The Tampa Bay Rays have made an interesting acquisition, trading cash considerations to the Arizona Diamondbacks for the recently designated right-handed hitter Wyatt Mathisen.
The 27-year old was the 69th overall pick in the 2012 draft out of high school, and didn’t begin to pop on offense until he repeated High-A in 2016 in the Pirates organization, but went unused at the major league level and eventually elected free agency following the 2018 season.
Mathisen signed with the Diamondbacks as a minor league free agent and dominated in 2019 with a 139 wRC+ and 23 homeruns, but was not promoted until the pandemic shortened season. Between his cups of coffee in 2020 and 2021, Mathesin has a career .159 average and .298 OBP over 32 games (89 plate appearances) with three home runs.
Drafted with the intent of becoming a catcher, Mathisen found he cared far more about hitting than calling balls and strikes, and decided to take his defensive talents elsewhere on the field. The problem is that he’s yet to find a home. The Pirates made him a light hitting third baseman, and with age he’s finally come into power, but nothing is set defensively.
After time at third and in left, the Diamondbacks limited Mathisen to first base this year. In other words, the Rays have announced Mathisen as an INF/OF less for his positional utility and more for his positional ambiguity. Unless the Rays plan to trade him to the Rangers (who based on past trades with the Rays don’t seem to care where guys might play), the fit is not clear in the short term or the long.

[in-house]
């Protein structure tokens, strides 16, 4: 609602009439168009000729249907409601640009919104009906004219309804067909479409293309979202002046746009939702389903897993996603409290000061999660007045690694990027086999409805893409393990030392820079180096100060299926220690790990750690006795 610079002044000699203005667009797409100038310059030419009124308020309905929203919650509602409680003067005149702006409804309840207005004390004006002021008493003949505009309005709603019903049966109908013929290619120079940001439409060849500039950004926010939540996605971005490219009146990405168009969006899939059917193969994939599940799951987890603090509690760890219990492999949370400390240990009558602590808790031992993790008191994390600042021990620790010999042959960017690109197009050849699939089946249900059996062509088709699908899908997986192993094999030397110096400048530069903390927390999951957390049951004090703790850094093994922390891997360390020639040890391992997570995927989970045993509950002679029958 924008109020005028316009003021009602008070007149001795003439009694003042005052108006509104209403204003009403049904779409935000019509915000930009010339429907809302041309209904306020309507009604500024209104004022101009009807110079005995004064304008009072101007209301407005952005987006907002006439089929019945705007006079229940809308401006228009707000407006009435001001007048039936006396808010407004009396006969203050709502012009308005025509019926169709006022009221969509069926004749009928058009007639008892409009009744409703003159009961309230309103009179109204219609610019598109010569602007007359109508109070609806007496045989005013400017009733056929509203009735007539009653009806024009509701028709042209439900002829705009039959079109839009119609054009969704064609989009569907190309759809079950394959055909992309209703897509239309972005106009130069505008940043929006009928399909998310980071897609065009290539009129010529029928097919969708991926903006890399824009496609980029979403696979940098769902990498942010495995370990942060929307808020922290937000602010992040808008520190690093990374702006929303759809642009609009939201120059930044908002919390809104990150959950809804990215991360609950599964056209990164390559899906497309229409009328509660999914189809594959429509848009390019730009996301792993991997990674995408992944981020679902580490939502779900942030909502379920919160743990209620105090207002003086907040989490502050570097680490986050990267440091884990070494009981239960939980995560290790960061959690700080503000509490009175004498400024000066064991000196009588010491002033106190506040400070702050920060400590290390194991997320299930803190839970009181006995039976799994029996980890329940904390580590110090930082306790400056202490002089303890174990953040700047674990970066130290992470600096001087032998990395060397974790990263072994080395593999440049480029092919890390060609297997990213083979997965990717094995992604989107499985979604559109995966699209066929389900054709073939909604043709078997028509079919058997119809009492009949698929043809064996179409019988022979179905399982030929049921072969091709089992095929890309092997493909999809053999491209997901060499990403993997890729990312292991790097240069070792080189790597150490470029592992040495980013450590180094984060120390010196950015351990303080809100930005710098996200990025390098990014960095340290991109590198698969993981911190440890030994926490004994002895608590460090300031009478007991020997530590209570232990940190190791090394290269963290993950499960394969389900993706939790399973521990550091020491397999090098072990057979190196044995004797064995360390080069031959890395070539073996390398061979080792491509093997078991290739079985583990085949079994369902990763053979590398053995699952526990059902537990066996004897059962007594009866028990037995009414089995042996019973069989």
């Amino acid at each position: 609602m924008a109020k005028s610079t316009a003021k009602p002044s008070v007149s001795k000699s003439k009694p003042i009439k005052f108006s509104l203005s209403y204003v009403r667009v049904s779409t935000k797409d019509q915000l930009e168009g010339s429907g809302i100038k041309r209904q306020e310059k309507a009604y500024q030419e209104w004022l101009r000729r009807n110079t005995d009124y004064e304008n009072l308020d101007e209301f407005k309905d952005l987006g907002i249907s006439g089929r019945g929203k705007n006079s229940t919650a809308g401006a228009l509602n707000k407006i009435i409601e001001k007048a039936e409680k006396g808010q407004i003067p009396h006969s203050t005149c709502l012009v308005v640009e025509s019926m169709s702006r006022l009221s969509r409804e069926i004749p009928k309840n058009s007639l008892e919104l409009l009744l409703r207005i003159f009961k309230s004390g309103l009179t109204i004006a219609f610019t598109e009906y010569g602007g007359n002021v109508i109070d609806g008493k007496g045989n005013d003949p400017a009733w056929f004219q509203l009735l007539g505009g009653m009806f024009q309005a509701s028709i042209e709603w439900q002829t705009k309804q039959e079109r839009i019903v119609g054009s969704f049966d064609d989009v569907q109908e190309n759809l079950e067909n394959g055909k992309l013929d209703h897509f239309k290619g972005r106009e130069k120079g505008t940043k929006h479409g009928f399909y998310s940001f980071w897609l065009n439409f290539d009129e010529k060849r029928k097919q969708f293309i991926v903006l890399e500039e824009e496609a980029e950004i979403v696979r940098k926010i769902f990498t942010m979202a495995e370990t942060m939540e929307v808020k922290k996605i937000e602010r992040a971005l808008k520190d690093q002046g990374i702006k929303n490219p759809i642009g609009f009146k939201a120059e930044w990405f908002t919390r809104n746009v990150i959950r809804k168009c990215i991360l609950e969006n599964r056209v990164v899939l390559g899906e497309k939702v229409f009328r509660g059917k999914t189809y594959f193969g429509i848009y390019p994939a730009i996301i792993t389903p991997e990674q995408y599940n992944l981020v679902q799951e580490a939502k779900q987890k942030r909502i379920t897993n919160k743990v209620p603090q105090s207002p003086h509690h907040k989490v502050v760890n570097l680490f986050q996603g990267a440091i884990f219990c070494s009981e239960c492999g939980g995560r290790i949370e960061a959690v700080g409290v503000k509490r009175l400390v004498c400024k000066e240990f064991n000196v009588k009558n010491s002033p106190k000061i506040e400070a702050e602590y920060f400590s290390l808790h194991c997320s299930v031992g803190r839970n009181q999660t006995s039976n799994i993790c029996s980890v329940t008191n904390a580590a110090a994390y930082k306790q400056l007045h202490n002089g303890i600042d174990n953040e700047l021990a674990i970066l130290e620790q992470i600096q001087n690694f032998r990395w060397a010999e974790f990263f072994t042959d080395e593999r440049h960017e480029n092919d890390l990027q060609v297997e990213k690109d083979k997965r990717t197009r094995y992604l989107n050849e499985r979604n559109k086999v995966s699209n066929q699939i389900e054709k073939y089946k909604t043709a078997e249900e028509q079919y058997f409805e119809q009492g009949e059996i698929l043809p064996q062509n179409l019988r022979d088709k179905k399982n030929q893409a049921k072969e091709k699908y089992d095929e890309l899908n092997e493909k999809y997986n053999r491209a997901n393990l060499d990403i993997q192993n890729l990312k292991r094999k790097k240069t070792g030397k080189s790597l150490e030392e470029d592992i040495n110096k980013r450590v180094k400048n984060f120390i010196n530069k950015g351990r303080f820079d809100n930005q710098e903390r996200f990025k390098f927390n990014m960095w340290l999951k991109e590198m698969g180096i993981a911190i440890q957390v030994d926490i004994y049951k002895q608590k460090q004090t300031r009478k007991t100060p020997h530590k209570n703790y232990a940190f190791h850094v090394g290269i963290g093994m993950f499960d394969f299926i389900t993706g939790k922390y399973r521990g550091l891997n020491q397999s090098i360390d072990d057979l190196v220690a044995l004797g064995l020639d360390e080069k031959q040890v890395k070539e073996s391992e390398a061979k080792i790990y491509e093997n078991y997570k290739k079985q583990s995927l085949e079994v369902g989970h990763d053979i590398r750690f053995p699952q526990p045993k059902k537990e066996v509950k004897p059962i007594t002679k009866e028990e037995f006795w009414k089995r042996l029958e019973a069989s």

Any way you slice it, Mathisen is being brought in for his bat, but even that makes for somewhat of an awkward situation.
Beyond Yandy Diaz, the Rays already have two other right-handed hitting likely corner infielders who need major league reps: Kevin Padlo and Mike Brosseau. The former is a pure corner infielder more liked by the old guard scouts than the new, while the latter is an astute utility defender that hasn’t found even footing in a part time role, a legendary homerun aside.
Tampa Bay’s depth is further complicated by the slew of prospects in Triple-A Durham who are knocking on the door of the majors: switch-hitting stars Wander Franco, Taylor Walls, and Vidal Brujan all project to be mid-year promotions in a convenient six weeks from now. That gives Mathisen only a couple weeks to both break into the majors and prove he’s worth keeping around if he is to have a fair shot.
But the Rays know this. They are not acquiring Mathisen without also calculating how much time he’d need in the big leagues to see if his promising Triple-A bat can translate, whether that timeline fits the development window of the high priority prospects, and whether they can make room on the depth chart for him to get that chance.
40-man roster spots are scarce enough right now that the Rays traded a high performing bullpen arm to the Angels in Hunter Strickland, and opted to designate Kevan Smith off the roster when it wasn’t yet required (Mathisen is the 39th man on the roster following his acquisition).
So what can you expect?
I would anticipate the Rays know having four short end of the platoon corner infielders is not the ideal way to construct a 40-man roster, and with names like Roe, Drake, and Archer preparing to be activated off the 60-Day Injured List, it would seem the Strickland and Mathisen deals are not the only trades coming our way before the end of May.
UPDATE - The Rays have designated Mathisen to make room for Wander Franco on the 40-man roster, just over a month after his acquisition. Mathisen had a 129 wRC+ over 18 games with Triple-A Durham.